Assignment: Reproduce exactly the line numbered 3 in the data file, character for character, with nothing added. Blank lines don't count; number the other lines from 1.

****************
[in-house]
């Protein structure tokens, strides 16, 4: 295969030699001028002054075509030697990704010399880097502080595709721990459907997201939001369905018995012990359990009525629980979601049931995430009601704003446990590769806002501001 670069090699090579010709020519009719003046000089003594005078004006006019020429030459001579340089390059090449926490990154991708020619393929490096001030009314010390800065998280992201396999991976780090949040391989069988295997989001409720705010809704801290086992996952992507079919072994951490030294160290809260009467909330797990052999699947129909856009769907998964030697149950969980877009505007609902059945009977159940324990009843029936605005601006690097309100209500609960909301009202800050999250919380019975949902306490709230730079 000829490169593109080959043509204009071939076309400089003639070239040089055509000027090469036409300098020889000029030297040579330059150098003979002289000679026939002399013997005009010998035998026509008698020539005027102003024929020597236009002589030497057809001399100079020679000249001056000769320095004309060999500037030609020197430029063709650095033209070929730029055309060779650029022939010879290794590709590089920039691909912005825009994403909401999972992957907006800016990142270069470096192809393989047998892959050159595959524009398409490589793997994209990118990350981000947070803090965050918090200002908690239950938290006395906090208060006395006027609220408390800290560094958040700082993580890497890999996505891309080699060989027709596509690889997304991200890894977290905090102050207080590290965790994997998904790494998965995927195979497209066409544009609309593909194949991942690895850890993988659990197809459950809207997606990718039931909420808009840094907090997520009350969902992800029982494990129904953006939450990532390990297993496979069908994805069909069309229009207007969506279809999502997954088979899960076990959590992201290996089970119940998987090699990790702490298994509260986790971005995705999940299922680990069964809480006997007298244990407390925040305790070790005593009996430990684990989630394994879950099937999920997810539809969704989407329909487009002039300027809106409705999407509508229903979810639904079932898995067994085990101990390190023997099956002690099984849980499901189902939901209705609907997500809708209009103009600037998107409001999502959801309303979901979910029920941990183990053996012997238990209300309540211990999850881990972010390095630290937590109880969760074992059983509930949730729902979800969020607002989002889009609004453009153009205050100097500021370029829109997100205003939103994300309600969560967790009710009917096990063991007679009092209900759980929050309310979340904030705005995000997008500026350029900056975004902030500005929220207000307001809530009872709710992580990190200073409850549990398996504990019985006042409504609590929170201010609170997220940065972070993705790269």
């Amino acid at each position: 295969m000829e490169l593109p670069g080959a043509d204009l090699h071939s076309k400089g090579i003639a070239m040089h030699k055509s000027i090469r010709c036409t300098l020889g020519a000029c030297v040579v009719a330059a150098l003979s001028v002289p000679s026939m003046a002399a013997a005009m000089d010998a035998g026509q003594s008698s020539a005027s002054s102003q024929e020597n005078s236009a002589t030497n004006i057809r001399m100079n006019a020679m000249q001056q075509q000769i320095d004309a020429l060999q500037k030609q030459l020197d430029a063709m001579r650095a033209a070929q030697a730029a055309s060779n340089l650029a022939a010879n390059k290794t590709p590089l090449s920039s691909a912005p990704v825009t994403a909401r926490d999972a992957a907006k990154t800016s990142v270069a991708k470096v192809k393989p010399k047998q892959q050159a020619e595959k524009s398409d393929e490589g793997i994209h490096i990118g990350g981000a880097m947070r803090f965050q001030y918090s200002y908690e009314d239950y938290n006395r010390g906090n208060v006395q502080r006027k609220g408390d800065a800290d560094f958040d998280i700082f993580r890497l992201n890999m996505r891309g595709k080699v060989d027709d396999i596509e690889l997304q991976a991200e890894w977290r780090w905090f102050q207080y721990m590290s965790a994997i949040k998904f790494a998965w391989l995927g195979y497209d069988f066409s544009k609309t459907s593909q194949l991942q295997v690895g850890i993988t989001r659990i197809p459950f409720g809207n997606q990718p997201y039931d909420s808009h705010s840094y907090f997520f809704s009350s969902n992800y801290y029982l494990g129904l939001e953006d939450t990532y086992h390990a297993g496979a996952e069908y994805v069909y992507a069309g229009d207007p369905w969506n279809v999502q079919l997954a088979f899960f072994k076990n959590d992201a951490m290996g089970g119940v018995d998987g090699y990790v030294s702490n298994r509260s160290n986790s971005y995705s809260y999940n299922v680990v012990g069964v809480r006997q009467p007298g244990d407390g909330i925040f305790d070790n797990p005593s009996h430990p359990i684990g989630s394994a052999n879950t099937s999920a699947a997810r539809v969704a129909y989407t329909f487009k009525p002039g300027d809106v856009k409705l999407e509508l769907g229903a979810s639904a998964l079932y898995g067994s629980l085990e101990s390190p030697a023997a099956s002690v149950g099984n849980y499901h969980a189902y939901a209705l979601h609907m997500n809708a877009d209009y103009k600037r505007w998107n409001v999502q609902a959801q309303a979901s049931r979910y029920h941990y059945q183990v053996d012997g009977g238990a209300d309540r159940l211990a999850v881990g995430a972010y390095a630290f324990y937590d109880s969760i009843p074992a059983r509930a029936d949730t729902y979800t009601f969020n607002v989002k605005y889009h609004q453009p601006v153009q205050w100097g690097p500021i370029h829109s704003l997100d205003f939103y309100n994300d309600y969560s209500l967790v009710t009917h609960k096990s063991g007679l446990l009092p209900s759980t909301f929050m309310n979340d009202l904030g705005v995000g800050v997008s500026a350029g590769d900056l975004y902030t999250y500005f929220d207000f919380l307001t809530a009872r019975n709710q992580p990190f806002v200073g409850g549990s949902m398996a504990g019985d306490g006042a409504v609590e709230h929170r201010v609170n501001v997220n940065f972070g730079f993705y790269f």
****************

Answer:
């Amino acid at each position: 295969m000829e490169l593109p670069g080959a043509d204009l090699h071939s076309k400089g090579i003639a070239m040089h030699k055509s000027i090469r010709c036409t300098l020889g020519a000029c030297v040579v009719a330059a150098l003979s001028v002289p000679s026939m003046a002399a013997a005009m000089d010998a035998g026509q003594s008698s020539a005027s002054s102003q024929e020597n005078s236009a002589t030497n004006i057809r001399m100079n006019a020679m000249q001056q075509q000769i320095d004309a020429l060999q500037k030609q030459l020197d430029a063709m001579r650095a033209a070929q030697a730029a055309s060779n340089l650029a022939a010879n390059k290794t590709p590089l090449s920039s691909a912005p990704v825009t994403a909401r926490d999972a992957a907006k990154t800016s990142v270069a991708k470096v192809k393989p010399k047998q892959q050159a020619e595959k524009s398409d393929e490589g793997i994209h490096i990118g990350g981000a880097m947070r803090f965050q001030y918090s200002y908690e009314d239950y938290n006395r010390g906090n208060v006395q502080r006027k609220g408390d800065a800290d560094f958040d998280i700082f993580r890497l992201n890999m996505r891309g595709k080699v060989d027709d396999i596509e690889l997304q991976a991200e890894w977290r780090w905090f102050q207080y721990m590290s965790a994997i949040k998904f790494a998965w391989l995927g195979y497209d069988f066409s544009k609309t459907s593909q194949l991942q295997v690895g850890i993988t989001r659990i197809p459950f409720g809207n997606q990718p997201y039931d909420s808009h705010s840094y907090f997520f809704s009350s969902n992800y801290y029982l494990g129904l939001e953006d939450t990532y086992h390990a297993g496979a996952e069908y994805v069909y992507a069309g229009d207007p369905w969506n279809v999502q079919l997954a088979f899960f072994k076990n959590d992201a951490m290996g089970g119940v018995d998987g090699y990790v030294s702490n298994r509260s160290n986790s971005y995705s809260y999940n299922v680990v012990g069964v809480r006997q009467p007298g244990d407390g909330i925040f305790d070790n797990p005593s009996h430990p359990i684990g989630s394994a052999n879950t099937s999920a699947a997810r539809v969704a129909y989407t329909f487009k009525p002039g300027d809106v856009k409705l999407e509508l769907g229903a979810s639904a998964l079932y898995g067994s629980l085990e101990s390190p030697a023997a099956s002690v149950g099984n849980y499901h969980a189902y939901a209705l979601h609907m997500n809708a877009d209009y103009k600037r505007w998107n409001v999502q609902a959801q309303a979901s049931r979910y029920h941990y059945q183990v053996d012997g009977g238990a209300d309540r159940l211990a999850v881990g995430a972010y390095a630290f324990y937590d109880s969760i009843p074992a059983r509930a029936d949730t729902y979800t009601f969020n607002v989002k605005y889009h609004q453009p601006v153009q205050w100097g690097p500021i370029h829109s704003l997100d205003f939103y309100n994300d309600y969560s209500l967790v009710t009917h609960k096990s063991g007679l446990l009092p209900s759980t909301f929050m309310n979340d009202l904030g705005v995000g800050v997008s500026a350029g590769d900056l975004y902030t999250y500005f929220d207000f919380l307001t809530a009872r019975n709710q992580p990190f806002v200073g409850g549990s949902m398996a504990g019985d306490g006042a409504v609590e709230h929170r201010v609170n501001v997220n940065f972070g730079f993705y790269f």